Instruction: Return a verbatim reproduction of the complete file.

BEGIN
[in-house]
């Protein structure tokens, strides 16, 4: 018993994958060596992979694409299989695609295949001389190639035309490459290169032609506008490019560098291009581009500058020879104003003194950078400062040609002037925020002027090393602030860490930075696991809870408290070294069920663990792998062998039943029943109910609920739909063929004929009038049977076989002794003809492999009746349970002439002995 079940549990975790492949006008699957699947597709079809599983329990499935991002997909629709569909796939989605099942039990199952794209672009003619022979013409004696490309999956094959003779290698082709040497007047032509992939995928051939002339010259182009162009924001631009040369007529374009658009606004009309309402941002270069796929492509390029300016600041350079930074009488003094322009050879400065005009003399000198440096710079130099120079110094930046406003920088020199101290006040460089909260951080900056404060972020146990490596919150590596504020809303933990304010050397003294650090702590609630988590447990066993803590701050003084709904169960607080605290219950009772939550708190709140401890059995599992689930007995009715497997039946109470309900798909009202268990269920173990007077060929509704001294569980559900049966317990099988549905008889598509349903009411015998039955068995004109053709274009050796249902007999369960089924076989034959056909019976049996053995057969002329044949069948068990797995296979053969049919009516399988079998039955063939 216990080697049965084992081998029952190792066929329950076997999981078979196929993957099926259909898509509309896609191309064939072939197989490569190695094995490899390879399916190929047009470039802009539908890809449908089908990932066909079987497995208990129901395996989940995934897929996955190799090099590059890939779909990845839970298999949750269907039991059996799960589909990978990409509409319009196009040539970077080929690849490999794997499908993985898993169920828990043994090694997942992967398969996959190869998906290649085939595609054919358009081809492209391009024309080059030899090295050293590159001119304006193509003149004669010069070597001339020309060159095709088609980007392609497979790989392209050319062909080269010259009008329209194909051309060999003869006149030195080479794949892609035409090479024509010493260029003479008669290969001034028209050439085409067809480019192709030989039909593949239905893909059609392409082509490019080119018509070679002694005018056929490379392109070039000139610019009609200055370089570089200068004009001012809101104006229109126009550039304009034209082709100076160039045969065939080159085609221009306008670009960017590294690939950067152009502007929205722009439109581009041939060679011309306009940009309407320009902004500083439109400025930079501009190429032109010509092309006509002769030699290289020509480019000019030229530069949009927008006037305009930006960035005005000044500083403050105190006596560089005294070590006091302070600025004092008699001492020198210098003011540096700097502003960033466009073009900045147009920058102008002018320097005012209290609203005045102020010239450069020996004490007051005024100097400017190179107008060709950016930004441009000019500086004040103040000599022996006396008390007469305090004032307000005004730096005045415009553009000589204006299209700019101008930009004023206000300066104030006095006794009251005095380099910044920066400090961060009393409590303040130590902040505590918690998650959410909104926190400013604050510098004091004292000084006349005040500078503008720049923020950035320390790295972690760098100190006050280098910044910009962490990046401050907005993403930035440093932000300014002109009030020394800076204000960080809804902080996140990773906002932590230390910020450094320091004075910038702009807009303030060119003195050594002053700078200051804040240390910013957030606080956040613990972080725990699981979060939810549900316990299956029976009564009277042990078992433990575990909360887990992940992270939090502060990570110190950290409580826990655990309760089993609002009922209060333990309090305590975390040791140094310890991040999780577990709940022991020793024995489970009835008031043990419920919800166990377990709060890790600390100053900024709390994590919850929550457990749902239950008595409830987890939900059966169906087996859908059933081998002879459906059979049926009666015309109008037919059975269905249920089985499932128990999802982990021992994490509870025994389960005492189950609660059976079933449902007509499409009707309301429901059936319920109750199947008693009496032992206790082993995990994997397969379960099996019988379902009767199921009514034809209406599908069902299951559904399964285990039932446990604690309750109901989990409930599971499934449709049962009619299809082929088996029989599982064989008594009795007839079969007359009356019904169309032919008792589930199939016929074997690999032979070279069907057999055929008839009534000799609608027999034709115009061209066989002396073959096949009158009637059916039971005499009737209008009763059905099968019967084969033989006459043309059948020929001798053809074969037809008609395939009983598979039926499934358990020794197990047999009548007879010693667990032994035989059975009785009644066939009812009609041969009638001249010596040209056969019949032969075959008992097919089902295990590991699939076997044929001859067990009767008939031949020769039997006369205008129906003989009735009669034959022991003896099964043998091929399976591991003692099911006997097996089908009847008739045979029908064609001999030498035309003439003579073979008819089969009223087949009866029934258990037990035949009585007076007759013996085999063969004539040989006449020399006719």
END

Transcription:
[in-house]
């Protein structure tokens, strides 16, 4: 018993994958060596992979694409299989695609295949001389190639035309490459290169032609506008490019560098291009581009500058020879104003003194950078400062040609002037925020002027090393602030860490930075696991809870408290070294069920663990792998062998039943029943109910609920739909063929004929009038049977076989002794003809492999009746349970002439002995 079940549990975790492949006008699957699947597709079809599983329990499935991002997909629709569909796939989605099942039990199952794209672009003619022979013409004696490309999956094959003779290698082709040497007047032509992939995928051939002339010259182009162009924001631009040369007529374009658009606004009309309402941002270069796929492509390029300016600041350079930074009488003094322009050879400065005009003399000198440096710079130099120079110094930046406003920088020199101290006040460089909260951080900056404060972020146990490596919150590596504020809303933990304010050397003294650090702590609630988590447990066993803590701050003084709904169960607080605290219950009772939550708190709140401890059995599992689930007995009715497997039946109470309900798909009202268990269920173990007077060929509704001294569980559900049966317990099988549905008889598509349903009411015998039955068995004109053709274009050796249902007999369960089924076989034959056909019976049996053995057969002329044949069948068990797995296979053969049919009516399988079998039955063939 216990080697049965084992081998029952190792066929329950076997999981078979196929993957099926259909898509509309896609191309064939072939197989490569190695094995490899390879399916190929047009470039802009539908890809449908089908990932066909079987497995208990129901395996989940995934897929996955190799090099590059890939779909990845839970298999949750269907039991059996799960589909990978990409509409319009196009040539970077080929690849490999794997499908993985898993169920828990043994090694997942992967398969996959190869998906290649085939595609054919358009081809492209391009024309080059030899090295050293590159001119304006193509003149004669010069070597001339020309060159095709088609980007392609497979790989392209050319062909080269010259009008329209194909051309060999003869006149030195080479794949892609035409090479024509010493260029003479008669290969001034028209050439085409067809480019192709030989039909593949239905893909059609392409082509490019080119018509070679002694005018056929490379392109070039000139610019009609200055370089570089200068004009001012809101104006229109126009550039304009034209082709100076160039045969065939080159085609221009306008670009960017590294690939950067152009502007929205722009439109581009041939060679011309306009940009309407320009902004500083439109400025930079501009190429032109010509092309006509002769030699290289020509480019000019030229530069949009927008006037305009930006960035005005000044500083403050105190006596560089005294070590006091302070600025004092008699001492020198210098003011540096700097502003960033466009073009900045147009920058102008002018320097005012209290609203005045102020010239450069020996004490007051005024100097400017190179107008060709950016930004441009000019500086004040103040000599022996006396008390007469305090004032307000005004730096005045415009553009000589204006299209700019101008930009004023206000300066104030006095006794009251005095380099910044920066400090961060009393409590303040130590902040505590918690998650959410909104926190400013604050510098004091004292000084006349005040500078503008720049923020950035320390790295972690760098100190006050280098910044910009962490990046401050907005993403930035440093932000300014002109009030020394800076204000960080809804902080996140990773906002932590230390910020450094320091004075910038702009807009303030060119003195050594002053700078200051804040240390910013957030606080956040613990972080725990699981979060939810549900316990299956029976009564009277042990078992433990575990909360887990992940992270939090502060990570110190950290409580826990655990309760089993609002009922209060333990309090305590975390040791140094310890991040999780577990709940022991020793024995489970009835008031043990419920919800166990377990709060890790600390100053900024709390994590919850929550457990749902239950008595409830987890939900059966169906087996859908059933081998002879459906059979049926009666015309109008037919059975269905249920089985499932128990999802982990021992994490509870025994389960005492189950609660059976079933449902007509499409009707309301429901059936319920109750199947008693009496032992206790082993995990994997397969379960099996019988379902009767199921009514034809209406599908069902299951559904399964285990039932446990604690309750109901989990409930599971499934449709049962009619299809082929088996029989599982064989008594009795007839079969007359009356019904169309032919008792589930199939016929074997690999032979070279069907057999055929008839009534000799609608027999034709115009061209066989002396073959096949009158009637059916039971005499009737209008009763059905099968019967084969033989006459043309059948020929001798053809074969037809008609395939009983598979039926499934358990020794197990047999009548007879010693667990032994035989059975009785009644066939009812009609041969009638001249010596040209056969019949032969075959008992097919089902295990590991699939076997044929001859067990009767008939031949020769039997006369205008129906003989009735009669034959022991003896099964043998091929399976591991003692099911006997097996089908009847008739045979029908064609001999030498035309003439003579073979008819089969009223087949009866029934258990037990035949009585007076007759013996085999063969004539040989006449020399006719």